23.11.2021 - 17:00
Long‐period astronomical forcing on the strength of Miocene westerlies in Central Asia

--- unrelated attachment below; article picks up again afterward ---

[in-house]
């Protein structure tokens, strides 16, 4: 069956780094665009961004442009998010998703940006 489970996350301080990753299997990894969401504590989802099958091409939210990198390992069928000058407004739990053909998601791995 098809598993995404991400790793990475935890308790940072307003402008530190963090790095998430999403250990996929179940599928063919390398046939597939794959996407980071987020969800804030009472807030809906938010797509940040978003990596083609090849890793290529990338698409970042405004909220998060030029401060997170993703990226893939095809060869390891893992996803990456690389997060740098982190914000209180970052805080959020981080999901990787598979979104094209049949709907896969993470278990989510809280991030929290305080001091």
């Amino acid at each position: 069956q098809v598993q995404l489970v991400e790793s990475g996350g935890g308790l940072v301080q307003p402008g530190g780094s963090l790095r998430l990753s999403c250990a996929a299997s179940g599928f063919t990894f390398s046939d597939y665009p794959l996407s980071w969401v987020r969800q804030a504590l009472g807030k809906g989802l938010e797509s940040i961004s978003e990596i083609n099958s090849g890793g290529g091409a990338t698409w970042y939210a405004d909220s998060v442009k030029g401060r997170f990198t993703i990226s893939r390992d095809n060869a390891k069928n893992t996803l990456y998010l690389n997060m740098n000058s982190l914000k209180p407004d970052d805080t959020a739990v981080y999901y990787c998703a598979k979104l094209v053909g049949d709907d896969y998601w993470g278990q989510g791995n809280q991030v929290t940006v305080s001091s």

The Miocene climate transition (MCT) represents a major global climatic shift towards sustained cooling of our planet. The mechanisms behind this cooling, its regional differentiation and the feedbacks involved are still a matter of debate. Continental settings of Central Asia witnessed increased desertification, but its timing and the interplay between regional and global climatic factors are not well understood. The lecture will provide recent insights about the regional climate evolution and the mechanisms of atmospheric moisture supply towards Central Asia by presenting data from a high-resolution, well-constrained terrestrial record of saline lake deposits spanning the MCT. The 450-m-thick succession exposed in the Aktau section in the Ili Basin, SE Kazakhstan, is representative for a phase of widespread lake formation. Regular depositional cycles representing changes in sedimentary facies and lake level, express a strong sensitivity to moisture availability under arid to semi-arid climate conditions. Time series analysis of climate sensitive geochemical and environmental parameters, together with the determination of absolute rock ages, enabled the identification of sedimentary cycles equivalent to climate influencing variations of the Earth's orbit and tilt angle (405 ka and 1.2 Ma long). These modulations of precession and obliquity affected the regional strength of atmospheric pressure gradients and westerly winds, which in turn was crucial for the magnitude of moisture transport evaporated from the Eastern Paratethys and Mediterranean seas.